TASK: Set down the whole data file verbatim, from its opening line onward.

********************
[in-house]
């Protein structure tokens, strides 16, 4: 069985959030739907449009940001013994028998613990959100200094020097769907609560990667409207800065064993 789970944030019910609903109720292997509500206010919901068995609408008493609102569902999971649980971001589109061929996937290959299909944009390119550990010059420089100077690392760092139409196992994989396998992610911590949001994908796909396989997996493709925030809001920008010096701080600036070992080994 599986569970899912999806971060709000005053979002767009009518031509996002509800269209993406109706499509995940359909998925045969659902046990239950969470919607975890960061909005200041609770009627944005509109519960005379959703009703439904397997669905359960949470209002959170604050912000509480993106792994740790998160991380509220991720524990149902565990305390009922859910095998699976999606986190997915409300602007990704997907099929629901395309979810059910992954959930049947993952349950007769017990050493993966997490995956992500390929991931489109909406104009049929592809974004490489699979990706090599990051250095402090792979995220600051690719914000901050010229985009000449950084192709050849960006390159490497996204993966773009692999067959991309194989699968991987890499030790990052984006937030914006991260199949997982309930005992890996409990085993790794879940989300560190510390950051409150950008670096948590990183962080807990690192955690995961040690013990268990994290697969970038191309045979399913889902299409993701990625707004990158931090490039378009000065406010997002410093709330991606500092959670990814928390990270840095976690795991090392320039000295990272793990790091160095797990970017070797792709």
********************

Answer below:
[in-house]
């Protein structure tokens, strides 16, 4: 069985959030739907449009940001013994028998613990959100200094020097769907609560990667409207800065064993 789970944030019910609903109720292997509500206010919901068995609408008493609102569902999971649980971001589109061929996937290959299909944009390119550990010059420089100077690392760092139409196992994989396998992610911590949001994908796909396989997996493709925030809001920008010096701080600036070992080994 599986569970899912999806971060709000005053979002767009009518031509996002509800269209993406109706499509995940359909998925045969659902046990239950969470919607975890960061909005200041609770009627944005509109519960005379959703009703439904397997669905359960949470209002959170604050912000509480993106792994740790998160991380509220991720524990149902565990305390009922859910095998699976999606986190997915409300602007990704997907099929629901395309979810059910992954959930049947993952349950007769017990050493993966997490995956992500390929991931489109909406104009049929592809974004490489699979990706090599990051250095402090792979995220600051690719914000901050010229985009000449950084192709050849960006390159490497996204993966773009692999067959991309194989699968991987890499030790990052984006937030914006991260199949997982309930005992890996409990085993790794879940989300560190510390950051409150950008670096948590990183962080807990690192955690995961040690013990268990994290697969970038191309045979399913889902299409993701990625707004990158931090490039378009000065406010997002410093709330991606500092959670990814928390990270840095976690795991090392320039000295990272793990790091160095797990970017070797792709």